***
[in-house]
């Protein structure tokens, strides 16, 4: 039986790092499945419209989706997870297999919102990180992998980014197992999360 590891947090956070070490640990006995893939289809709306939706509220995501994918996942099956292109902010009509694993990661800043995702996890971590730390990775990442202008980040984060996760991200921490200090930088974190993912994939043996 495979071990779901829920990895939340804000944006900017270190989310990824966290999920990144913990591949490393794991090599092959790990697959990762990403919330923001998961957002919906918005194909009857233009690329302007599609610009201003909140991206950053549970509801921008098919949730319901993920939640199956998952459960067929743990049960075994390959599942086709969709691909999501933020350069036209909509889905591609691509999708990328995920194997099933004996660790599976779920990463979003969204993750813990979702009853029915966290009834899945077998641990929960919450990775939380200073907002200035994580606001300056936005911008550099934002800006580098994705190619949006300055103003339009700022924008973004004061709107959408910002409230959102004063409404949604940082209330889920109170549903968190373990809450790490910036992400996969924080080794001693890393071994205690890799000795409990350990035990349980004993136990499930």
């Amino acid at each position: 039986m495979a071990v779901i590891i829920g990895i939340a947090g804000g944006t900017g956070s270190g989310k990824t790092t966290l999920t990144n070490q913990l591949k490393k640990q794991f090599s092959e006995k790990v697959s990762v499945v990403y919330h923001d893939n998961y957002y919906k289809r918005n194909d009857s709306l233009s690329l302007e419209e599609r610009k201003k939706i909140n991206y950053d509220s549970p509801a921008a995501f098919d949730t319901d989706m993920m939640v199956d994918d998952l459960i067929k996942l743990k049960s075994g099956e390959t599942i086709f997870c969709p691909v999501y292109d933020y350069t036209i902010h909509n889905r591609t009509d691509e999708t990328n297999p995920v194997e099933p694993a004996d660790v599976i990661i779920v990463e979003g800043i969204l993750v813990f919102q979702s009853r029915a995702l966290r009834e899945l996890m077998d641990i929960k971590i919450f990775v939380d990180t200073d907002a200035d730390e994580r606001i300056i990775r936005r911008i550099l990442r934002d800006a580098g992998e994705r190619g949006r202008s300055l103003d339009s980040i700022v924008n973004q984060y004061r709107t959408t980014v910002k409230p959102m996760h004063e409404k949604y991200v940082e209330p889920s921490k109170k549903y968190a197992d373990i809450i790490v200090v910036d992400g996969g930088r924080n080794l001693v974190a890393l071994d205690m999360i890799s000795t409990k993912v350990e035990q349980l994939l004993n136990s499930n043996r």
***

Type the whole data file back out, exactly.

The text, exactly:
[in-house]
């Protein structure tokens, strides 16, 4: 039986790092499945419209989706997870297999919102990180992998980014197992999360 590891947090956070070490640990006995893939289809709306939706509220995501994918996942099956292109902010009509694993990661800043995702996890971590730390990775990442202008980040984060996760991200921490200090930088974190993912994939043996 495979071990779901829920990895939340804000944006900017270190989310990824966290999920990144913990591949490393794991090599092959790990697959990762990403919330923001998961957002919906918005194909009857233009690329302007599609610009201003909140991206950053549970509801921008098919949730319901993920939640199956998952459960067929743990049960075994390959599942086709969709691909999501933020350069036209909509889905591609691509999708990328995920194997099933004996660790599976779920990463979003969204993750813990979702009853029915966290009834899945077998641990929960919450990775939380200073907002200035994580606001300056936005911008550099934002800006580098994705190619949006300055103003339009700022924008973004004061709107959408910002409230959102004063409404949604940082209330889920109170549903968190373990809450790490910036992400996969924080080794001693890393071994205690890799000795409990350990035990349980004993136990499930």
């Amino acid at each position: 039986m495979a071990v779901i590891i829920g990895i939340a947090g804000g944006t900017g956070s270190g989310k990824t790092t966290l999920t990144n070490q913990l591949k490393k640990q794991f090599s092959e006995k790990v697959s990762v499945v990403y919330h923001d893939n998961y957002y919906k289809r918005n194909d009857s709306l233009s690329l302007e419209e599609r610009k201003k939706i909140n991206y950053d509220s549970p509801a921008a995501f098919d949730t319901d989706m993920m939640v199956d994918d998952l459960i067929k996942l743990k049960s075994g099956e390959t599942i086709f997870c969709p691909v999501y292109d933020y350069t036209i902010h909509n889905r591609t009509d691509e999708t990328n297999p995920v194997e099933p694993a004996d660790v599976i990661i779920v990463e979003g800043i969204l993750v813990f919102q979702s009853r029915a995702l966290r009834e899945l996890m077998d641990i929960k971590i919450f990775v939380d990180t200073d907002a200035d730390e994580r606001i300056i990775r936005r911008i550099l990442r934002d800006a580098g992998e994705r190619g949006r202008s300055l103003d339009s980040i700022v924008n973004q984060y004061r709107t959408t980014v910002k409230p959102m996760h004063e409404k949604y991200v940082e209330p889920s921490k109170k549903y968190a197992d373990i809450i790490v200090v910036d992400g996969g930088r924080n080794l001693v974190a890393l071994d205690m999360i890799s000795t409990k993912v350990e035990q349980l994939l004993n136990s499930n043996r």